HVAC TECHNICIAN Must be licensed (journeyman level) experienced required. Ability to work in a fast paced environment, work in inclement weather, strong ability to trouble shoot, repair, make recommendations for repair of small to large package units, split–systems and chillers. Please send resumes to esartain@ or fax resumes to Pyramid Services-575-748-9894.

COMPUTER TECH needed for live online auctions and computer maintenance. One Saturday per month MOL. Send resume to: Wild West Auctions, LLC 2808 School Road, Roswell 88203. No phone calls please!

DRIVERS Come join our team! Coastal Transport is seeking Drivers with Class (A) CDL. Must be 23 yrs old (X) Endorsement with 1 yr experience, excellent pay, home everyday! Paid Vacation, saftey bonus, company paid life inc. We provide state of the art training program. $2000 sign on bonus. For more information call 1-877-297-7300 or 575-748-8808 between 8am & 4pm, Monday-Friday.

NEED CHILD care? Find the widest range of available childcare for your children and their needs. 1-800-691-9067 or www.newmexic You may also call us; Family Resource & Referral 622-9000 and we can help you navigate the system.

140. Cleaning JD CLEANING Service, Licensed and bonded. References. 623-4252

HOUSEKEEPER incl. windows & seasonal cleaning wkly, bi., mo. honest & dep. ref. 347-5270 Elizabeth

NEED EXPERIENCED maintenance employee. Apply in person @ 2300 N. Main., Holiday Inn Express. No phone calls please. COASTAL TRANSPORT is seeking OWNEROPERATORS at least 23 years of age, Class A CDL with X Endorsement and 1 year driving experience. Apply at 2408 N. Industrial, Artesia, NM or call 575-748-8808 MOTEL 6 is now accepting applications for a maintenance position. Applicants may be picked up at 3307 North Main. OIL & Gas Land Manager Applications are being accepted for position of Land Manager with an active oil and gas company located in Roswell, NM. Responsibilities include overseeing acquisition of properties, managing all land functions including regulatory issues and supervision of field landmen. Applicants should have extensive experience in land, contracts, regulatory and operations. Qualifications include B.A. degree, or related degree with 10 to 15 years experience as an in-house landman. Submit resume with at least three references to PO Box 1897 Unit 256, Roswell, NM 88202. DOMINO'S PIZZA is now hiring drivers. Earn up to $13 per hour. Apply online today at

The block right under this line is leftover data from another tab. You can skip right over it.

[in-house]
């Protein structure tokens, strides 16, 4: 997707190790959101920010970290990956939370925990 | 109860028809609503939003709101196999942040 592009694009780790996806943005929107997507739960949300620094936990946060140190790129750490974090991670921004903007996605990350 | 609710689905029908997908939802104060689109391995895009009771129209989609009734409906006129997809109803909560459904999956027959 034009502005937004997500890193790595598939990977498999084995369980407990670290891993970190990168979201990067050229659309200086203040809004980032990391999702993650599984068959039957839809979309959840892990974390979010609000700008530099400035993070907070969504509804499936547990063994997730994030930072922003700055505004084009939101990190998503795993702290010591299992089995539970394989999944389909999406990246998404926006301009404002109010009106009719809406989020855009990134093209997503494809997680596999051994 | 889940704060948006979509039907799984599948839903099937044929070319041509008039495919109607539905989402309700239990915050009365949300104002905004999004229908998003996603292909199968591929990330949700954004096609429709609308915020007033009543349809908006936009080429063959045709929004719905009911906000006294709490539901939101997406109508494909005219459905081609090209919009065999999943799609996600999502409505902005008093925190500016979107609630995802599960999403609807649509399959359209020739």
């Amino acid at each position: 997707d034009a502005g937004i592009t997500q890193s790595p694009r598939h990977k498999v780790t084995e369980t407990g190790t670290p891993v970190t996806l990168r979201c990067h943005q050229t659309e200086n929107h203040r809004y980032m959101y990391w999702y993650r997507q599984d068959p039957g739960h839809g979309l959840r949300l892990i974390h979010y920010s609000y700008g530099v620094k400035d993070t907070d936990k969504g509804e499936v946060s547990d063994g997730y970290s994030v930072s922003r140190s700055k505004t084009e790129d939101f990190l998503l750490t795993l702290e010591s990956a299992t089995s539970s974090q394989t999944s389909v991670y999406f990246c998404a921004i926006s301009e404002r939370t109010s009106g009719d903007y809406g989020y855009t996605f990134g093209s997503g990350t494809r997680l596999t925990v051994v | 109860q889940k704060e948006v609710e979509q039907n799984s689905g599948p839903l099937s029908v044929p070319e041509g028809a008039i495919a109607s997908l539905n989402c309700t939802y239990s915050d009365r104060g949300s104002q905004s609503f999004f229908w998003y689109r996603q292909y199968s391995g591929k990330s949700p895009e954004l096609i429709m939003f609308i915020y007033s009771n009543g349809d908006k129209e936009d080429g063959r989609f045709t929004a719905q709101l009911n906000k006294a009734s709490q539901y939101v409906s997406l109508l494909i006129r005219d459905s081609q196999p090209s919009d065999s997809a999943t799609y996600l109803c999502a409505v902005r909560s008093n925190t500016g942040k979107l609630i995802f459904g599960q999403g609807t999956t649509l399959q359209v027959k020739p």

P/T TO F/T Front Desk Associate must be reliable, dependable, honest, and able to work nights and weekends. Please apply in person at Fairfield Inn & Suites, 1201 N. Main. PRODUCTION WORKERS #102719 Production workers needed. Must be able to pass drug test. Apply at AmeriPride Linen between 8:00am and 11:00am 02/04 thru 02/10 at 515 N. Virginia, Roswell NM 88201. Competitive Salary and benefits! No phone calls will be accepted! AA/EEO Employer M/F/D/V ACCT MGR for an Independent Oil & Gas Co. in Roswell, NM Prepare Tax Work Papers for corporate tax return as well as partnership returns. · Financial statements preparation · Preparation of MGMT Reports, Cash Mgmt General Ledger Reconciliations · Some international accounting work involving international accounting standards and currency conversions · Strategic Planning w/Mgmt Team · Supervisor for Acct Dept and interaction w/CFO. · A/P, Rev Receivable, J/E Work Requisites: Acct Degree, CPA preferred 6-10 Yrs Expr, self-starter, Strong Communication, Proficient in EXCEL, IBM System 400 a plus. Mail resume to Accounting Mgr, P. O. Box 1933, Roswell, NM 88202-1933

105. Childcare

LOCAL CAR Rental Agency is seeking a Part-Time rental agent. Must be very dependable, self motivating, able to work independently. This opportunity will becoming a full time position in April, May and June (5 1/2 day work week), then returning to part time in July. Must have a clean driving record, able to pass a back ground check and drug test. EOE. Please fax cover letter and resume to 575-624-5988, we are looking to fill this position immediately with the right person.